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Caffeine Citrate

Caffeine citrate (Cafcit) is an expensive drug used to help premature babies breathe more regularly. This drug is less popular than comparable drugs. It is available in brand and generic versions. It is not covered by most Medicare and insurance plans, but manufacturer and pharmacy coupons can help offset the cost. Compare central nervous system stimulants.
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What is Cafcit?

Commonly Used Brand Name(s)Cafcit

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OverviewTOP

Caffeine belongs to the group of medicines called central nervous system (CNS) stimulants. It is used to help restore mental alertness when unusual tiredness or weakness or drowsiness occurs. Caffeine's use as an alertness aid should be only occasional. It is not intended to replace sleep and should not be used regularly for this purpose.

Caffeine is also used in combination with ergotamine (for treatment of migraine and cluster headaches) or with certain pain relievers, such as aspirin or aspirin and acetaminophen. When used in this way, caffeine may increase the effectiveness of the other medicines. Caffeine is sometimes used in combination with an antihistamine to overcome the drowsiness caused by the antihistamine.

Citrated caffeine is used to treat breathing problems in premature babies.

Caffeine may also be used for other conditions as determined by your doctor.

Caffeine is present in coffee, tea, soft drinks, cocoa, chocolate, and kola nuts.

Caffeine powder and tablets are available without a prescription; however, your health care professional may have special instructions on its proper use. Citrated caffeine and caffeine and sodium benzoate are to be administered only by or under the supervision of your doctor.

Once a medicine has been approved for marketing for a certain use, experience may show that it is also useful for other medical problems. Although these uses are not included in product labeling, caffeine is used in certain patients with the following medical conditions:

  • Postoperative infant apnea (breathing problems after surgery in young babies)
  • Psychiatric disorders requiring electroconvulsive or shock therapy (ECT)

Proper UseTOP

Take caffeine in powder or tablet form only as directed. Do not take more of it, do not take it more often, and do not take it for a longer time than directed. Taking too much of this medicine may increase the chance of side effects. It may also become habit-forming.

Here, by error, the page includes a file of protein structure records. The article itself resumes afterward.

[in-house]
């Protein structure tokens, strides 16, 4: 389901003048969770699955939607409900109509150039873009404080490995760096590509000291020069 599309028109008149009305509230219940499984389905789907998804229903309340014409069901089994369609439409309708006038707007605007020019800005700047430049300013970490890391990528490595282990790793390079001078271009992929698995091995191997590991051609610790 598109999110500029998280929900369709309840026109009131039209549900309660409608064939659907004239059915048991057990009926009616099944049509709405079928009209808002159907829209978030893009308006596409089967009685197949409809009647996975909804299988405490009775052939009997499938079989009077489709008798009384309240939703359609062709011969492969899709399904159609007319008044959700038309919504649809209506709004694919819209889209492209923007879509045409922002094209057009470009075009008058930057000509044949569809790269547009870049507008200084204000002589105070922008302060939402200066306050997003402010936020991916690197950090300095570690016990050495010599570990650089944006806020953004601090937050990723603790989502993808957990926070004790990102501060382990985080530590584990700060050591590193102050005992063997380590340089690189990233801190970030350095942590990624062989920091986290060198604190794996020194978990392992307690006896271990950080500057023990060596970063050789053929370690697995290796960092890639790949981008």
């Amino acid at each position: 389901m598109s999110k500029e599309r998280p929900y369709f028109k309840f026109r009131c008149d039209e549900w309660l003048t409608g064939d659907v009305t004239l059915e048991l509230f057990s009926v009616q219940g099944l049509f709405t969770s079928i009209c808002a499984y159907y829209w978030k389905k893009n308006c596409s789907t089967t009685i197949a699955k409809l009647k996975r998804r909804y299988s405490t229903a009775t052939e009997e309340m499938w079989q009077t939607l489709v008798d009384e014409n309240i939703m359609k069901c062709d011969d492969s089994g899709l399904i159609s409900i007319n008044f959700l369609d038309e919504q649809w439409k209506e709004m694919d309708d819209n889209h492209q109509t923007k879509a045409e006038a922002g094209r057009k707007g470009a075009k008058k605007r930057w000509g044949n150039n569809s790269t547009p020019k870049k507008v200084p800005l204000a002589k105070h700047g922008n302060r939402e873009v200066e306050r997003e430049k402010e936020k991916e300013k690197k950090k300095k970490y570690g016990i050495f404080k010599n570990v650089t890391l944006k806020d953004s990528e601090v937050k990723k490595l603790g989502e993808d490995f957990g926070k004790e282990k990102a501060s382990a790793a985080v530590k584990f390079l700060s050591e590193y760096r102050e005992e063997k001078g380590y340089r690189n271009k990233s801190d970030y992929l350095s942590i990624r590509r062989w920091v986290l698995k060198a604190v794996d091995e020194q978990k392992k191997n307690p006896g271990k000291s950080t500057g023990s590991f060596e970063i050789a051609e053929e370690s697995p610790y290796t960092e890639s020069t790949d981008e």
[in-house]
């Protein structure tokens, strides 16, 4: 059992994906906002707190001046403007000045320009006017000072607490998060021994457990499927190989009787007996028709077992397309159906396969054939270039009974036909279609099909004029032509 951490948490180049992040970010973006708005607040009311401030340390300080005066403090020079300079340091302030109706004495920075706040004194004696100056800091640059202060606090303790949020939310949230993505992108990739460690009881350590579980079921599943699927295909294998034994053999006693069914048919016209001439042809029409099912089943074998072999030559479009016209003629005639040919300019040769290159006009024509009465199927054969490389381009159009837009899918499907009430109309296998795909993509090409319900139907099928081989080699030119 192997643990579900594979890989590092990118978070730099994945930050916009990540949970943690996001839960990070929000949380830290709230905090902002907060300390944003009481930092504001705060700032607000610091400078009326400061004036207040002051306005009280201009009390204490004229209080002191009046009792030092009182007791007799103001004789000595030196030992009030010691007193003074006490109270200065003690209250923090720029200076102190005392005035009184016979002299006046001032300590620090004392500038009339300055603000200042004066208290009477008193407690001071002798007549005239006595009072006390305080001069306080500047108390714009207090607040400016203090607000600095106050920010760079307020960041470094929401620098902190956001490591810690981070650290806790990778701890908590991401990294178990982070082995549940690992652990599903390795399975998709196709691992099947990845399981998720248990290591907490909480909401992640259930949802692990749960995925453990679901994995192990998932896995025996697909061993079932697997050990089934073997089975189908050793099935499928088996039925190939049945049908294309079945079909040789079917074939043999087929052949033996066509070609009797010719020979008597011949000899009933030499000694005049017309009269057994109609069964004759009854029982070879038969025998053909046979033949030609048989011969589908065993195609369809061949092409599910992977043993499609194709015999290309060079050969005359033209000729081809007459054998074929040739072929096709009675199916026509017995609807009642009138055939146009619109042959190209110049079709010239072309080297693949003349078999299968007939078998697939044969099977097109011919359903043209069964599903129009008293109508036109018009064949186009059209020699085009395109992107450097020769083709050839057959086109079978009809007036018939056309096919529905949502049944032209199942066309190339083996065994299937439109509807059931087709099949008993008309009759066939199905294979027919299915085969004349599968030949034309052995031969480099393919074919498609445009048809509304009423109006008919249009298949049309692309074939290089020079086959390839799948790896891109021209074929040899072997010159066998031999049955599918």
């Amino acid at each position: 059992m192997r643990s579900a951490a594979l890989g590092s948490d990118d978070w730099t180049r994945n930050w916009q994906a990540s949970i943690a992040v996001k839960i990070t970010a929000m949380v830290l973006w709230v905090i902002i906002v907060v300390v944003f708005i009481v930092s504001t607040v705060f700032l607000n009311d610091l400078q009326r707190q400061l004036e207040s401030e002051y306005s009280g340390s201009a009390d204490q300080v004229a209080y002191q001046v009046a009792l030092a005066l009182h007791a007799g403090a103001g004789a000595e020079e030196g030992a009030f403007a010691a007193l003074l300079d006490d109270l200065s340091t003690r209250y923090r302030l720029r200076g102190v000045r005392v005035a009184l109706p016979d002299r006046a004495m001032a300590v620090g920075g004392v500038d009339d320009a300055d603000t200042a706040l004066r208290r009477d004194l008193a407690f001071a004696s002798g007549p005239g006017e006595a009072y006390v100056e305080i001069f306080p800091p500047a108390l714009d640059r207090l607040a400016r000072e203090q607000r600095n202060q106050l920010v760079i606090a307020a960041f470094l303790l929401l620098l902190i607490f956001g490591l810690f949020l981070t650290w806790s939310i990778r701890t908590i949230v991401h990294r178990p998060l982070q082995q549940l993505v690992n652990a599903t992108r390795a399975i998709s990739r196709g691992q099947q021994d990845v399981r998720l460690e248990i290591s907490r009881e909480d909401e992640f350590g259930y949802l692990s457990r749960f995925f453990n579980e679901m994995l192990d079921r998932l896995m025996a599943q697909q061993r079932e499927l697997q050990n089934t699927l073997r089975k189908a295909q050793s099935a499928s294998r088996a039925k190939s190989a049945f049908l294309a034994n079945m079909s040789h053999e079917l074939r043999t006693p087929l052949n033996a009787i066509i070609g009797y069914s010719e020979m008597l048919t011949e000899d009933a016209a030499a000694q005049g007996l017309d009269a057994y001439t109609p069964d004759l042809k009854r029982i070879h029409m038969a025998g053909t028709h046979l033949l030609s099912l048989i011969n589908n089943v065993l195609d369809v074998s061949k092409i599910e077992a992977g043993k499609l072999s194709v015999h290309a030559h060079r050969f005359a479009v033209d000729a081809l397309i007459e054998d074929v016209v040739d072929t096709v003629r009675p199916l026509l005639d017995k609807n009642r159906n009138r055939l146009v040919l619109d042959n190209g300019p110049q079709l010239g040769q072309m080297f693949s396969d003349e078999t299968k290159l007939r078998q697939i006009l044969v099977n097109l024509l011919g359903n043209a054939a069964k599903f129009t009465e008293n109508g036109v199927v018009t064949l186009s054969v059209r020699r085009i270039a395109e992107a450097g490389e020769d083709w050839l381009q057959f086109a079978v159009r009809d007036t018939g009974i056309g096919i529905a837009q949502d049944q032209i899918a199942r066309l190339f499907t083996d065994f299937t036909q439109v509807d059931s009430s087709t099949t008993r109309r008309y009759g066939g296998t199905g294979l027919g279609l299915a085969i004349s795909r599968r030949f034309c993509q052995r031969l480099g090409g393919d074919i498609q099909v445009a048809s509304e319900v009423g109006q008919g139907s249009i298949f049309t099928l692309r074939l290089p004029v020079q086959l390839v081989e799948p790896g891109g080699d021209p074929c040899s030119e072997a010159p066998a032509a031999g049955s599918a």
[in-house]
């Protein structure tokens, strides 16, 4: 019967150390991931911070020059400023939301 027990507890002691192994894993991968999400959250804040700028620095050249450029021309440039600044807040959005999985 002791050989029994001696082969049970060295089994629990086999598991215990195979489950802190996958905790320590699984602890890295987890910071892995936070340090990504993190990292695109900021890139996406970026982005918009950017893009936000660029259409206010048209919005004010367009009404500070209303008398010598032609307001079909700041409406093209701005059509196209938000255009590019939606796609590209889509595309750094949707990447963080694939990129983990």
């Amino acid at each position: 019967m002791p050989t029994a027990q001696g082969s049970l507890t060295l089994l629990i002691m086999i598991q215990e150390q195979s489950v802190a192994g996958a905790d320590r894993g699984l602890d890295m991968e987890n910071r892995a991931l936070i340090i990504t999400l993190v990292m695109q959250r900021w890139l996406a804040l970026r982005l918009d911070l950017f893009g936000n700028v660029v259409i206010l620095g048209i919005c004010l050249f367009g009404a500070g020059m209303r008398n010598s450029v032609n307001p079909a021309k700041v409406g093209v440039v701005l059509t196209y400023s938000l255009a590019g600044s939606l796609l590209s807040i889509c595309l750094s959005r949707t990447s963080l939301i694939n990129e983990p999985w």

For patients taking the powder form of this medicine: Each packet contains one dose of medicine. The contents of the packet may be stirred into water or other liquid and drunk. Or, the powder may be placed on the tongue and washed down with water or other liquid drink.

For patients taking the oral solution form of this medicine: Throw away any unused portion of the medicine left in the single-use vial (bottle). Follow the manufacturer's instruction for use.

If you think this medicine is not working properly after you have taken it for a long time, do not increase the dose. To do so may increase the chance of side effects.

DosingTOP

The dose medicines in this class will be different for different patients. Follow your doctor's orders or the directions on the label. The following information includes only the average doses of these medicines. If your dose is different, do not change it unless your doctor tells you to do so.

The amount of medicine that you take depends on the strength of the medicine. Also, the number of doses you take each day, the time allowed between doses, and the length of time you take the medicine depend on the medical problem for which you are using the medicine.

  • For unusual tiredness or weakness, or drowsiness:
    • For oral dosage form (powder):
      • Adults and children 12 years of age and older—The usual dose is 200 milligrams (mg) of caffeine (1 packet) repeated no sooner than every three or four hours. You should not take more than 1600 mg in twenty-four hours.
      • Children up to 12 years of age—Use is not recommended.
    • For oral dosage form (tablets):
      • Adults and children 12 years of age and older—The usual dose is 100 to 200 mg of caffeine repeated no sooner than every three or four hours. You should not take more than 1000 mg in twenty-four hours.
      • Children up to 12 years of age—Use is not recommended.
  • For breathing problems in premature babies:
    • For oral dosage form (oral solution):
      • Newborn babies—At first, the dose is 20 mg (1 milliliter [mL]) per kilogram (kg) (9.1 mg per pound) of body weight given one time. Then, the dose is 5 mg (0.25 mL) per kg (2.3 mg per pound) of body weight given once a day.

Use & StorageTOP

Keep out of the reach of children.